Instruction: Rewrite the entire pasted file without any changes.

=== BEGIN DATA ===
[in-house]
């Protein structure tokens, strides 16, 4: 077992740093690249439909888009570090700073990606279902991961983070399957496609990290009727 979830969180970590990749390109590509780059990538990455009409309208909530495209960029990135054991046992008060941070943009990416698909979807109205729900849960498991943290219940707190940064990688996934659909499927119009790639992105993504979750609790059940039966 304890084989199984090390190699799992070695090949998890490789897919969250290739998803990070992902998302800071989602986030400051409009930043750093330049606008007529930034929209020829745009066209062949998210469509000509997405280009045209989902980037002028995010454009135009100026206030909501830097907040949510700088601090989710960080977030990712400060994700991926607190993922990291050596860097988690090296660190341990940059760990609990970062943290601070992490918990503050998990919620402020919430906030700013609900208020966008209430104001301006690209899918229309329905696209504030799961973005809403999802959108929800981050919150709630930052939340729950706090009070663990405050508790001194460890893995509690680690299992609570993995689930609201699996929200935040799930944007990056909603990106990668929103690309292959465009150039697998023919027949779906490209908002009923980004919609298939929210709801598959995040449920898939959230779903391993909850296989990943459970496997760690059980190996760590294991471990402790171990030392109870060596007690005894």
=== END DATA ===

[in-house]
């Protein structure tokens, strides 16, 4: 077992740093690249439909888009570090700073990606279902991961983070399957496609990290009727 979830969180970590990749390109590509780059990538990455009409309208909530495209960029990135054991046992008060941070943009990416698909979807109205729900849960498991943290219940707190940064990688996934659909499927119009790639992105993504979750609790059940039966 304890084989199984090390190699799992070695090949998890490789897919969250290739998803990070992902998302800071989602986030400051409009930043750093330049606008007529930034929209020829745009066209062949998210469509000509997405280009045209989902980037002028995010454009135009100026206030909501830097907040949510700088601090989710960080977030990712400060994700991926607190993922990291050596860097988690090296660190341990940059760990609990970062943290601070992490918990503050998990919620402020919430906030700013609900208020966008209430104001301006690209899918229309329905696209504030799961973005809403999802959108929800981050919150709630930052939340729950706090009070663990405050508790001194460890893995509690680690299992609570993995689930609201699996929200935040799930944007990056909603990106990668929103690309292959465009150039697998023919027949779906490209908002009923980004919609298939929210709801598959995040449920898939959230779903391993909850296989990943459970496997760690059980190996760590294991471990402790171990030392109870060596007690005894």